Contrary to conventional wisdom, the higher one rises in an organization the longer it takes to implement a decision. (The decisions are more consequential, though.)

Front-line managers can effect immediate changes by directly instructing workers. A sales manager can redirect the activities of sales people immediately, and an accounting manager can make immediate changes in bookkeeping practices. At higher levels of an organization, where employees are more concerned with strategic matters, decisions take more time to implement. If the vice president of marketing wishes to change the style of a product being produced, considerable time will be required to engage feasibility studies, explore design alternatives, investigate the technical methods required, and alter manufacturing practices.

Further to this, the higher one rises in an organization the more one must be a generalist. At the front-line level you often only need direct knowledge of specific activities. Managers need a broader understanding in addition to this knowledge, and they are often missing one or the other.

101 Things I Learned in Business School is a good read; however reading The Letters of Berkshire Hathaway (also freely available) is a better way to understand what an MBA should be teaching. This site, after all, wouldn’t exist without the failed education of an MBA.

Recognizing Our Flaws is The Beginning of Wisdom

A short post today that packs a punch.

The liberating power of humility is one we’ve covered before. In fact, it’s a concept that is core to understanding your Circle of Competence. Now Russ Roberts adds to our collection of wisdom with this excerpt from How Adam Smith Can Change Your Life: An Unexpected Guide to Human Nature and Happiness:

As I have gotten older, I have become less confident and maybe more honest. The economy is too complex; we can’t measure the interactions of all its various pieces with any precision. We don’t have enough data, and we don’t understand how things fit together. We are drunks looking for our lost keys under a lamppost not because that’s where we lost our keys but because that’s where the light is. We should be humbler and more honest. Our empirical studies are very imperfect. We often hold the views we do because of ideology and principle. Then we find some evidence that supports those views. We ignore the rest … An awareness of reason’s limits is a caution sign to remind us that we’re not as smart as we think; we’re not perfect truth seekers. We’re flawed. Recognizing our flaws is the beginning of wisdom. Many things look like nails that do not benefit from being pounded. That should induce caution and humility for those with hammers … Humility is an acquired taste. Once you come to like it, it’s a dish best served hot. It’s amazing how liberating it can be to say “I don’t know.”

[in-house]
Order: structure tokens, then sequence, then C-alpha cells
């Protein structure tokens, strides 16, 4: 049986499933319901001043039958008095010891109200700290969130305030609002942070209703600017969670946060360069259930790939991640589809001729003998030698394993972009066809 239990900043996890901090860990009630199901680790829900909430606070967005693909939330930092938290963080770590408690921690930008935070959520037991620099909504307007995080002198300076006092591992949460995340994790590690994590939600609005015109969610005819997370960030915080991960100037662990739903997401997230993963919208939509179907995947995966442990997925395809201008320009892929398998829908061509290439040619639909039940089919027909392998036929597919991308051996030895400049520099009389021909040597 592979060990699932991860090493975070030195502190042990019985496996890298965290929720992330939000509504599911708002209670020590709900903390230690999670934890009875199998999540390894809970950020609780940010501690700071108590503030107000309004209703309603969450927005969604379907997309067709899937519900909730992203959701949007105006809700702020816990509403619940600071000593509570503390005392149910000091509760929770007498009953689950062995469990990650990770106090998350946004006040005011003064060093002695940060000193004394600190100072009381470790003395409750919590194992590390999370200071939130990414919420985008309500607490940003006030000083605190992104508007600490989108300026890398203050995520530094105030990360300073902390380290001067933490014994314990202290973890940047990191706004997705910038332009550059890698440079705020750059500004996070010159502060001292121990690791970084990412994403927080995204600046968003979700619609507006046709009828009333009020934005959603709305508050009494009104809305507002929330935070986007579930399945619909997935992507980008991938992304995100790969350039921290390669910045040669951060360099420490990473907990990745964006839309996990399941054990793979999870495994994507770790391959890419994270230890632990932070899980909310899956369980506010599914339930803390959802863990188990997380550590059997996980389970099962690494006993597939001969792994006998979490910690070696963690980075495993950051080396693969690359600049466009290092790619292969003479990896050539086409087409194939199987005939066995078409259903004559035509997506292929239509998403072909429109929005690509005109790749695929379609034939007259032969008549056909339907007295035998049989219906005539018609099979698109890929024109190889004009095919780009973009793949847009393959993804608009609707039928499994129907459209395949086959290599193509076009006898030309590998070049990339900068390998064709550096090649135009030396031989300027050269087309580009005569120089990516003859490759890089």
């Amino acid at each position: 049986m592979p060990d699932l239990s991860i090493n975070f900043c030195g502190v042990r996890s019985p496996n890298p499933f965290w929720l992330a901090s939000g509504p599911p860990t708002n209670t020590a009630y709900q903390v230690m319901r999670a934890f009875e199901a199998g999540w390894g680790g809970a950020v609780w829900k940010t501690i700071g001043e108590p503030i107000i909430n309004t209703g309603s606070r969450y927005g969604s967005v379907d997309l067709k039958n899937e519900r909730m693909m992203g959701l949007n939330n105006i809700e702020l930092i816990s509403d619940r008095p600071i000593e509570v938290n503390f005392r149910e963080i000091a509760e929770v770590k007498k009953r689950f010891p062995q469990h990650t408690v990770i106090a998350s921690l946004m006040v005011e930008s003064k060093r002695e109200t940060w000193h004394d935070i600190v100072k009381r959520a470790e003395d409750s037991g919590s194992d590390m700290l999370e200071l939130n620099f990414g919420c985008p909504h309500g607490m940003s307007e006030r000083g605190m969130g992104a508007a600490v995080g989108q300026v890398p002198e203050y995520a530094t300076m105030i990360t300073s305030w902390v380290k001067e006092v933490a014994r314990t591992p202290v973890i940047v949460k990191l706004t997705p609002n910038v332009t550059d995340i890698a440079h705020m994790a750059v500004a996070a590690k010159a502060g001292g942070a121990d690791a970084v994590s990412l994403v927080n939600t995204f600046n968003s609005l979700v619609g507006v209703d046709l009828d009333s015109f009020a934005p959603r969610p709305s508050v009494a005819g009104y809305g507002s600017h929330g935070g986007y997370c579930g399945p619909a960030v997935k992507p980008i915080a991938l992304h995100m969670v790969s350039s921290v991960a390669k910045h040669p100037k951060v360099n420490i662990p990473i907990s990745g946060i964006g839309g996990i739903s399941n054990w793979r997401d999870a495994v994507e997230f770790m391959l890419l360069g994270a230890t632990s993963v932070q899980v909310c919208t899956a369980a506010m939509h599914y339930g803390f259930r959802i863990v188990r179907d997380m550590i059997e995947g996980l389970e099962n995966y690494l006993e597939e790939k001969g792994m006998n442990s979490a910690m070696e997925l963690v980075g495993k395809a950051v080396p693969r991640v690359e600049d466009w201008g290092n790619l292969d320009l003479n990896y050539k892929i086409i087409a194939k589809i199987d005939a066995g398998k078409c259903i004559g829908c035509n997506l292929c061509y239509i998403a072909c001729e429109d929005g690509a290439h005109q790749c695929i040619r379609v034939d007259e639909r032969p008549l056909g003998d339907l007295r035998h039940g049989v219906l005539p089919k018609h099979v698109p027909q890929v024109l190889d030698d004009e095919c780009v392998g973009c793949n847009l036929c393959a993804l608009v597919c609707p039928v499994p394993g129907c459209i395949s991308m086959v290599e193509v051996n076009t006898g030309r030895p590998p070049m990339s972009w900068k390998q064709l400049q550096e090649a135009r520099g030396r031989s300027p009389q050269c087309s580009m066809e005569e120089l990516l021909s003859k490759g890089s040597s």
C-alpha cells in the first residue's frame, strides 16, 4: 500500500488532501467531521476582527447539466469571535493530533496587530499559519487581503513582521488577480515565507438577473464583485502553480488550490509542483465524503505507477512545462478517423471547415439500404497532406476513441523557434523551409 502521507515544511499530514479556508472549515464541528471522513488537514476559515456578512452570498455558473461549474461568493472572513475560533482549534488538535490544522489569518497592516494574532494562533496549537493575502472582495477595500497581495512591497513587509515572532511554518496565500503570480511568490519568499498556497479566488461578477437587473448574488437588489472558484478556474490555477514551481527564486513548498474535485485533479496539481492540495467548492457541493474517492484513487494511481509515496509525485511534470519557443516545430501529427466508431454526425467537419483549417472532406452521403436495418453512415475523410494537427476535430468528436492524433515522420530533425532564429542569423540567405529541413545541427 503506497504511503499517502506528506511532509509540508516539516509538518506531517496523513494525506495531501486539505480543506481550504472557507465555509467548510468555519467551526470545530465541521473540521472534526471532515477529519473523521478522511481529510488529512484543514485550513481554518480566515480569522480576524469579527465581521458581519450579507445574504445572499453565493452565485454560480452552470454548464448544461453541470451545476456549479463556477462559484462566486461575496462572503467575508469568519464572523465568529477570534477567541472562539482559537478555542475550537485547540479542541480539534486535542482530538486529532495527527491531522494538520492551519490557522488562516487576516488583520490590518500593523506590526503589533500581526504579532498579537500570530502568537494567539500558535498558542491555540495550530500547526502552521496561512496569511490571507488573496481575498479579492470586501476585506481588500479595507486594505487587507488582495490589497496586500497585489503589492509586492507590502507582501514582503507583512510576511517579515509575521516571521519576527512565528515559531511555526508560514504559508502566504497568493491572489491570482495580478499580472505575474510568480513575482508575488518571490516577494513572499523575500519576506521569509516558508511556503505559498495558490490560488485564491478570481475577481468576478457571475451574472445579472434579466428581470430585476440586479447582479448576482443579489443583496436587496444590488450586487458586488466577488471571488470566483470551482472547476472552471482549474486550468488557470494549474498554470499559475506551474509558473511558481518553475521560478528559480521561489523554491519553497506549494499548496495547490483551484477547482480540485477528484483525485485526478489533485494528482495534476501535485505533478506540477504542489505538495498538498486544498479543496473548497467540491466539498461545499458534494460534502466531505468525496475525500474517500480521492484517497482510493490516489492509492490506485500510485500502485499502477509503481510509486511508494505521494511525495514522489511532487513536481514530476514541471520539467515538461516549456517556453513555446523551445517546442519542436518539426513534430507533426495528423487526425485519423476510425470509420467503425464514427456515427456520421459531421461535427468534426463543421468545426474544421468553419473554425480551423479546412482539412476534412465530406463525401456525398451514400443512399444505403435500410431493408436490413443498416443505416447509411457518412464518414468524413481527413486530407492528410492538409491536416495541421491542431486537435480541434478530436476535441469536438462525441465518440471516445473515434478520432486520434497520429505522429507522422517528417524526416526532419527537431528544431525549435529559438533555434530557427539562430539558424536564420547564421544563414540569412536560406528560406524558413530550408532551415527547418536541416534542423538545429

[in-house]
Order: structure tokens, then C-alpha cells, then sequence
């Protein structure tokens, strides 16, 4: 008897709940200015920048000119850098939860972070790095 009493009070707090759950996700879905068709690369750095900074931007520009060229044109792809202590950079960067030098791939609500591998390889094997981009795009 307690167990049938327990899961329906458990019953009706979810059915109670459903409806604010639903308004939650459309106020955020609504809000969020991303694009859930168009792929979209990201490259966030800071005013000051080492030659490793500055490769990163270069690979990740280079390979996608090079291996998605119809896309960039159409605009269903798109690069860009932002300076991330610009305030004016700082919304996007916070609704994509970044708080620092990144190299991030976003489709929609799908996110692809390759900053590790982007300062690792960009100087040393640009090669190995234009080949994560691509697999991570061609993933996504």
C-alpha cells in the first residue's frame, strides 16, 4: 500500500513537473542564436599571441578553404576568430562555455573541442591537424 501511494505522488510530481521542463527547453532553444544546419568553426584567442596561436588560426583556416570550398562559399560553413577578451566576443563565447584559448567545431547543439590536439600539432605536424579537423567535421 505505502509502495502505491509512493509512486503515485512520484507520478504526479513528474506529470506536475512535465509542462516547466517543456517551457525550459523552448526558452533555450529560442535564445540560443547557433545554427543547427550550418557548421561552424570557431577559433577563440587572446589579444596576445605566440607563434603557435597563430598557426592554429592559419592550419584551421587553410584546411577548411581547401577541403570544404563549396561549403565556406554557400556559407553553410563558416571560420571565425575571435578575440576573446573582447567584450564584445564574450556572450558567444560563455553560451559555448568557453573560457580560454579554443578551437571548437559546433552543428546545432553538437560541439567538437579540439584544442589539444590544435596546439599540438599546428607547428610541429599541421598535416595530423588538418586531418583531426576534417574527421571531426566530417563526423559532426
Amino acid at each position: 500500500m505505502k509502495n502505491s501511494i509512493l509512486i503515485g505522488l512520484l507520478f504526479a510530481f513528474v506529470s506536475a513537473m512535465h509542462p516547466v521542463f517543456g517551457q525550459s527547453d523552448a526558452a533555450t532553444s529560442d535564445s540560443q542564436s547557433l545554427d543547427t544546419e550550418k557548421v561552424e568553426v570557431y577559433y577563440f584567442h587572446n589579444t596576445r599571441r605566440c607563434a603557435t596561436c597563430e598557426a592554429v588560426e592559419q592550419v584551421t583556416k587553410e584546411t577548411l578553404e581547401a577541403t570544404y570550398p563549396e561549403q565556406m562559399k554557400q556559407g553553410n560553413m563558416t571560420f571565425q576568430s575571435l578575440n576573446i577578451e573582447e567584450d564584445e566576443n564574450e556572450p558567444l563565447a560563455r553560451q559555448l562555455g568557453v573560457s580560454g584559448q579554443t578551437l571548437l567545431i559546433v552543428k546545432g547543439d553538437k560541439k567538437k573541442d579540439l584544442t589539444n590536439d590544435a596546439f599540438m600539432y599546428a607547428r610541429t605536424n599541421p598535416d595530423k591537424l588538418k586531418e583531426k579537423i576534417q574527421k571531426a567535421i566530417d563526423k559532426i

The Best Non-Fiction Books of 2015: The Year of the Biography

One of my favorite sources of reading material is Tyler Cowen. He’s consistently finding exceptional things that I’ve never heard of. His 2015 non-fiction list is no exception.

If he had to pick four favorites out of this list he would choose Musk, Kissinger, Thatcher, and Genghis Khan. (Also revisit his selections from 2014, 2013, and 2012.)